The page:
In an effort to save time and money, many pet parents are wondering if they can give their dogs the same multivitamin that they are taking. Is this safe for your dog? In a word – no.
Dr. Laura Brickman writes on petside.com that giving your dog the same multivitamin you take could do more harm than good.
“It is very important not to give pets human vitamins,” she warns. “Since animals have different requirements than we do, supplementing pets with human vitamins can actually be harmful to them. Too much calcium, for instance, can make your pet very sick. If you think your pet needs a vitamin, talk to your veterinarian. They will recommend vitamins designed especially for pets.”
One of the ingredients found in multivitamins for dogs, which is recommended by vets to treat a number of health issues including allergies, is omega-3 or fatty acids. However, there is concern about how much your dog really needs, which is why your dog needs his own multivitamins – the dosage is already decided.
According to Dr. Shawn Messonnier, in an article on preciouspets.org, “For people, research suggests that the effective dosage is from 1.4 to 2.8 grams of GLA (omega-6 fatty acid) per day, or 1.7 grams of EPA (fish oil) and 0.9 grams of DHA (omega-3 fatty acid) per day. It’s hard for people to take that much using the supplements currently available because they come in a much lower dose. If this dosage is correct, translating this dosage to dogs (adjusting for weight) means a 50-pound dog would need to take 10 or more fatty acids capsules per day, depending upon the supplement.”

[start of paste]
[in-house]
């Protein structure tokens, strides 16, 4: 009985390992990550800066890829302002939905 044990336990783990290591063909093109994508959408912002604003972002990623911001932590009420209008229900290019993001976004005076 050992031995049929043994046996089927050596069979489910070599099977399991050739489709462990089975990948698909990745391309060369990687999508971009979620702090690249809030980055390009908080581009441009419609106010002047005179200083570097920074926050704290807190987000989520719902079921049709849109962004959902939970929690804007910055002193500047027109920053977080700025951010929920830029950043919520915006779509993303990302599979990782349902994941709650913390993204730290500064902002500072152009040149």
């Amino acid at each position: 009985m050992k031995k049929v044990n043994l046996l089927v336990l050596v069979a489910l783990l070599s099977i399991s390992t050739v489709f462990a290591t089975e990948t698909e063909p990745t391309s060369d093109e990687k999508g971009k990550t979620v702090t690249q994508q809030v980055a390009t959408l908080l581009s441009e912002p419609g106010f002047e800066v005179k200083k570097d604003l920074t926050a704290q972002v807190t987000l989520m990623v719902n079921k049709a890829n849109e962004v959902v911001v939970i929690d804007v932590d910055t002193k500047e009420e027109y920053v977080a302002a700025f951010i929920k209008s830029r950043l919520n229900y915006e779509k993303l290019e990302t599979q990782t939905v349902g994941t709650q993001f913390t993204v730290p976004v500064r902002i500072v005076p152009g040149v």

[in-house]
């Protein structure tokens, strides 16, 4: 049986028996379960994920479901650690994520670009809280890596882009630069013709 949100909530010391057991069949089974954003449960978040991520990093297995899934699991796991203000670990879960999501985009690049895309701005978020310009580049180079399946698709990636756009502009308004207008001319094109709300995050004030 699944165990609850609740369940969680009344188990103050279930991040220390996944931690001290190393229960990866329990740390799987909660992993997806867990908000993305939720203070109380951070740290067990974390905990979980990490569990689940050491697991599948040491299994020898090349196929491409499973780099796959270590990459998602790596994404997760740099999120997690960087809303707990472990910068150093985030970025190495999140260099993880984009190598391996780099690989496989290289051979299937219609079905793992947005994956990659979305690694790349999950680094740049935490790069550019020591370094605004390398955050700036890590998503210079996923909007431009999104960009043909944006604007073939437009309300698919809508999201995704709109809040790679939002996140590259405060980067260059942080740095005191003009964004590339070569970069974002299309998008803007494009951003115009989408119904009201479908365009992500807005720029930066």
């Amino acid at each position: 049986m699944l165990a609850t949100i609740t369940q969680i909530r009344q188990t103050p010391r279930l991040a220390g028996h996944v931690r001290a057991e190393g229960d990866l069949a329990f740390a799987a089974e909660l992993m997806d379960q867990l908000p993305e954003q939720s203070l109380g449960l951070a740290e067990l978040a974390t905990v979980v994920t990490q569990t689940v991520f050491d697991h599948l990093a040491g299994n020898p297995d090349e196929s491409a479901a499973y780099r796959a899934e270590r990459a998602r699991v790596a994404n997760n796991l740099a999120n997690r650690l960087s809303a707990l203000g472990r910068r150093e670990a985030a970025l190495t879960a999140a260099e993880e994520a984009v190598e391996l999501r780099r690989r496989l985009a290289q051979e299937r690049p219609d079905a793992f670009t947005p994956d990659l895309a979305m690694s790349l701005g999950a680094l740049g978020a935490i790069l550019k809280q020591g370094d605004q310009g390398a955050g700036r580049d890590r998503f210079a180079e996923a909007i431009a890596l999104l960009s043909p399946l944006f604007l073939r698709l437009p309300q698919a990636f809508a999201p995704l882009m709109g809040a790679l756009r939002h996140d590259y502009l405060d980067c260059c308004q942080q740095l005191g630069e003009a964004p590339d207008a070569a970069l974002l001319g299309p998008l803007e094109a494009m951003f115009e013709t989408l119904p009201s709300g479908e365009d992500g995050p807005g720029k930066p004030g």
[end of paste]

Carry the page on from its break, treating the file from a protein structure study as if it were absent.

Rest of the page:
He points out that usage is another issue when giving your dog a human or canine supplement.
“Should we use just omega-3 fatty acids (EPA and DHA), or combine them with omega-6 fatty acid (GLA)? Is there an ideal ratio of omega-6 to omega-3 fatty acids? The ideal dietary ratio seems to be 5 to 1 of omega-6 to omega-3 fatty acids, although this is also debated, and whether or not this dietary ratio is ideal for the treatment of allergies remains to be seen,” he says. “According to one pet food manufacturer of premium (but not “natural”) food, allergic pets eating their diet containing the ideal ratio of 5 to 1 omega-6 to omega-3 fatty acids showed improvement. Other dietary ratios failed to show the same improvement in allergic pets.”
For example, Glucosamine and Chondroitin is a popular supplement taken by both humans and dogs for joint issues. However, giving your dog a supplement meant for humans will not produce the same results as one made specifically for canines.
Vetinfo.com writes, “A standard human vitamin or a human vitamin mixture will not be effective for a dog. Although dogs do generally require the same nutrients that humans do, the balance of those vitamins is quite different.”
Unlike other canine vitamin brands, the entire line of i Love Dogs vitamins and supplements is tailor-dosed based on the weight of your dog. Accurate dosing is crucial to ensure dogs are getting the maximum benefits of the supplement.
The bottom line is that if you want to give your dog a multivitamin or supplement, it needs to be specifically formulated for dogs. And as always, please consult with your vet if you have any questions about the right type of vitamin or supplement for your dog.